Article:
BUILDING A MASTERPIECE National Theater
The National Theater of Costa Rica is the country's principal theater, located in downtown San José next to Juan Mora Fernández Park. Its construction was authorized on May 28, 1890, when San José had just 20,000 inhabitants.
In the colonial period between 1577 and independence in 1821, there was very little artistic or theatrical activity in Costa Rica because of widespread poverty and the opposition of the Catholic Church. After 1821, plays had to be held outdoors or in private venues, with all-male casts. Most plays were religious in nature.
In 1837 the first Theater of San José was built in a hall with a straw roof and a capacity of 70 people, who had to bring their own chairs. In 1846 another theater was built, a wooden building with a tile roof with a capacity of 200. Its inaugural performance caused a scandal because one of the actors was a woman.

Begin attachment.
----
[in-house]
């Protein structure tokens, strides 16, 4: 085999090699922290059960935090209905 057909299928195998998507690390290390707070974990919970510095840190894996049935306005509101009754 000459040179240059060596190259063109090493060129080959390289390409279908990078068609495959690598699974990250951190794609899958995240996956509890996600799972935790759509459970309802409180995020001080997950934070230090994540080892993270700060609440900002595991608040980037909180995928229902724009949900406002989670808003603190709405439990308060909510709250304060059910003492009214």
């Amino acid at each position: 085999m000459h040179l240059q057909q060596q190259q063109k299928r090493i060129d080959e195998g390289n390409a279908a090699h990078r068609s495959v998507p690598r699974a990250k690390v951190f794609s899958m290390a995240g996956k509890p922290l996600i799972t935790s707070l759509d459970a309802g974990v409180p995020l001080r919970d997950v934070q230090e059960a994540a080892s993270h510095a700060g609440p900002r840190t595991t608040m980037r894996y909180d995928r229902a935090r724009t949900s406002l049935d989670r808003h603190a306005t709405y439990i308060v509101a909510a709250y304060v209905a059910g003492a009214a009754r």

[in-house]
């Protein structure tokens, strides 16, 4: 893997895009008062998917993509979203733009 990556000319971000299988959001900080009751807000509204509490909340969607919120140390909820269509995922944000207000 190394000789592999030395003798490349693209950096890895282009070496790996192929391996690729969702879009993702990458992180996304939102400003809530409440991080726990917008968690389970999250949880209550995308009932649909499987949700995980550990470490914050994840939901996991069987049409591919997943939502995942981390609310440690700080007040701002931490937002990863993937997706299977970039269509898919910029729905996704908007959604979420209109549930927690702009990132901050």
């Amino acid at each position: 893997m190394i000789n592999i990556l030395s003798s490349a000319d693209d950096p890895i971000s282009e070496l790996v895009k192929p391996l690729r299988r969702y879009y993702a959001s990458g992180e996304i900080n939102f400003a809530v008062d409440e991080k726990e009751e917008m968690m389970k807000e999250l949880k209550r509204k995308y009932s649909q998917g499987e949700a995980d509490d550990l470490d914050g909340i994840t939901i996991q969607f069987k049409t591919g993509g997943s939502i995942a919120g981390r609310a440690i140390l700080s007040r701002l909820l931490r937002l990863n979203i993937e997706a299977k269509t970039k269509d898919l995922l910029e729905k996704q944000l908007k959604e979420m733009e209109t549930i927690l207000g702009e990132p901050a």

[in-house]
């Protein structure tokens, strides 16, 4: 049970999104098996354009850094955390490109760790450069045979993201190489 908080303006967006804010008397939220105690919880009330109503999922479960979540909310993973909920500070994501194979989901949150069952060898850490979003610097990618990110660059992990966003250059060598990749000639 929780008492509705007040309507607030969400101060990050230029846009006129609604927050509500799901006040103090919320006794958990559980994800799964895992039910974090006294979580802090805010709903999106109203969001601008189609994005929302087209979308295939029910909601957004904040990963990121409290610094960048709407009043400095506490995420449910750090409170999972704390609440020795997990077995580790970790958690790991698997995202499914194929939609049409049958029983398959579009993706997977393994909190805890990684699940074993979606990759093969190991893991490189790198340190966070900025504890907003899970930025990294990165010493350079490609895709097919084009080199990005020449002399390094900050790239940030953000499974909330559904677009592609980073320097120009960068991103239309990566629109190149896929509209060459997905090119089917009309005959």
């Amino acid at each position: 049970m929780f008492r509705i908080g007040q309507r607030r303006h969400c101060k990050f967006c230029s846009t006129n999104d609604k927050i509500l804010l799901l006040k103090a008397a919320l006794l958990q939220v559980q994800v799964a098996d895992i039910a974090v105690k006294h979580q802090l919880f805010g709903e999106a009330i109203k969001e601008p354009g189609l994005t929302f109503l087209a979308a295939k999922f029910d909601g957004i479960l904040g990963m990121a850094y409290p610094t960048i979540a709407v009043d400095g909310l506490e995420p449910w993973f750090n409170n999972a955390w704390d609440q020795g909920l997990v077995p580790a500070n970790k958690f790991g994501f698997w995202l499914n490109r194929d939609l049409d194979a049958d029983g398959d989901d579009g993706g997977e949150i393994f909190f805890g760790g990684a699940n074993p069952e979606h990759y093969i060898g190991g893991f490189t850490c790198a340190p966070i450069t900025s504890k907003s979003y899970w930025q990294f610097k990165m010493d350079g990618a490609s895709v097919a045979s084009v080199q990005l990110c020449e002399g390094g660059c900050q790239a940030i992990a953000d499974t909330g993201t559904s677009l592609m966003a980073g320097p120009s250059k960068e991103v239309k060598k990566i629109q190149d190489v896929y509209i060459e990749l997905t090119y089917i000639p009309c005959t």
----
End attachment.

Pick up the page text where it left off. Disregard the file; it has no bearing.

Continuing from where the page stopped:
In the first decades of the 19th century, Costa Rica entered a promising economic period when it began exporting coffee, at first to Panama and then to Chile and Europe. A growing number of young people were educated in Europe, and the country began to open itself up to new ideas about the dramatic arts.
In 1847, plans were made to build a national theater financed by private stockholders, as the government lacked the money. In 1850, the Mora Theater (later Municipal Theater) was built and served for many years as Costa Rica's primary venue for the dramatic arts, but it deteriorated over the years and was finally destroyed by an earthquake in 1888.
Prestigious international touring groups
The National Theater, Costa Rica's most opulent structure, celebrated its 220th anniversary last year.
Construction of the National Theater.